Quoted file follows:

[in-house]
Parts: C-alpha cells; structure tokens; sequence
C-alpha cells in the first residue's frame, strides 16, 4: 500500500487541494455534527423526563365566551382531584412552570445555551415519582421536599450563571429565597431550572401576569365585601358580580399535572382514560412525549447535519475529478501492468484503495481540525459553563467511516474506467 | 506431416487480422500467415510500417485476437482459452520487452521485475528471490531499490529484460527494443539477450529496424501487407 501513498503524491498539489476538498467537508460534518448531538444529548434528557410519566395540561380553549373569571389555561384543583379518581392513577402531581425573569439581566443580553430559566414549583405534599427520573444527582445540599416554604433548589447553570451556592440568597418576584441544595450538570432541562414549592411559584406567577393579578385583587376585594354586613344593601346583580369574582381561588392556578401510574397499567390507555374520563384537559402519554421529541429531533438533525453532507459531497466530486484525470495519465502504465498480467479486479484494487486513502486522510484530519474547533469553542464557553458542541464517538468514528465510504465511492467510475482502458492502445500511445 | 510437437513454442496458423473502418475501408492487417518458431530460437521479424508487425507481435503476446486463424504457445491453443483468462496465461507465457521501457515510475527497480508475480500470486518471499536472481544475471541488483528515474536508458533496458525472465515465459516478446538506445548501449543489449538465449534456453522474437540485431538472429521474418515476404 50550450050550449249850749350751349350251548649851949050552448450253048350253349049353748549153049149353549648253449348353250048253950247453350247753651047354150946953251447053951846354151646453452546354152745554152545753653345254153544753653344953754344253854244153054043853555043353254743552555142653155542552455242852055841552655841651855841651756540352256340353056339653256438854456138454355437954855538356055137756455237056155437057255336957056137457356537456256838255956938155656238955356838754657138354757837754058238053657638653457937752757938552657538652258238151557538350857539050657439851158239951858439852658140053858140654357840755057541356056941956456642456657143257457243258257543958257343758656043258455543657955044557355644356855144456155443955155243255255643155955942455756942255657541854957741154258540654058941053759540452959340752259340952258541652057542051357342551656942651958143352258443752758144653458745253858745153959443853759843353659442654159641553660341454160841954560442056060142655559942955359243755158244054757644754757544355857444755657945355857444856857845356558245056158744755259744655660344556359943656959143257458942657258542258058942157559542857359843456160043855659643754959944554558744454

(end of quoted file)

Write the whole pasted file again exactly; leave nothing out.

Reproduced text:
[in-house]
Parts: C-alpha cells; structure tokens; sequence
C-alpha cells in the first residue's frame, strides 16, 4: 500500500487541494455534527423526563365566551382531584412552570445555551415519582421536599450563571429565597431550572401576569365585601358580580399535572382514560412525549447535519475529478501492468484503495481540525459553563467511516474506467 | 506431416487480422500467415510500417485476437482459452520487452521485475528471490531499490529484460527494443539477450529496424501487407 501513498503524491498539489476538498467537508460534518448531538444529548434528557410519566395540561380553549373569571389555561384543583379518581392513577402531581425573569439581566443580553430559566414549583405534599427520573444527582445540599416554604433548589447553570451556592440568597418576584441544595450538570432541562414549592411559584406567577393579578385583587376585594354586613344593601346583580369574582381561588392556578401510574397499567390507555374520563384537559402519554421529541429531533438533525453532507459531497466530486484525470495519465502504465498480467479486479484494487486513502486522510484530519474547533469553542464557553458542541464517538468514528465510504465511492467510475482502458492502445500511445 | 510437437513454442496458423473502418475501408492487417518458431530460437521479424508487425507481435503476446486463424504457445491453443483468462496465461507465457521501457515510475527497480508475480500470486518471499536472481544475471541488483528515474536508458533496458525472465515465459516478446538506445548501449543489449538465449534456453522474437540485431538472429521474418515476404 50550450050550449249850749350751349350251548649851949050552448450253048350253349049353748549153049149353549648253449348353250048253950247453350247753651047354150946953251447053951846354151646453452546354152745554152545753653345254153544753653344953754344253854244153054043853555043353254743552555142653155542552455242852055841552655841651855841651756540352256340353056339653256438854456138454355437954855538356055137756455237056155437057255336957056137457356537456256838255956938155656238955356838754657138354757837754058238053657638653457937752757938552657538652258238151557538350857539050657439851158239951858439852658140053858140654357840755057541356056941956456642456657143257457243258257543958257343758656043258455543657955044557355644356855144456155443955155243255255643155955942455756942255657541854957741154258540654058941053759540452959340752259340952258541652057542051357342551656942651958143352258443752758144653458745253858745153959443853759843353659442654159641553660341454160841954560442056060142655559942955359243755158244054757644754757544355857444755657945355857444856857845356558245056158744755259744655660344556359943656959143257458942657258542258058942157559542857359843456160043855659643754959944554558744454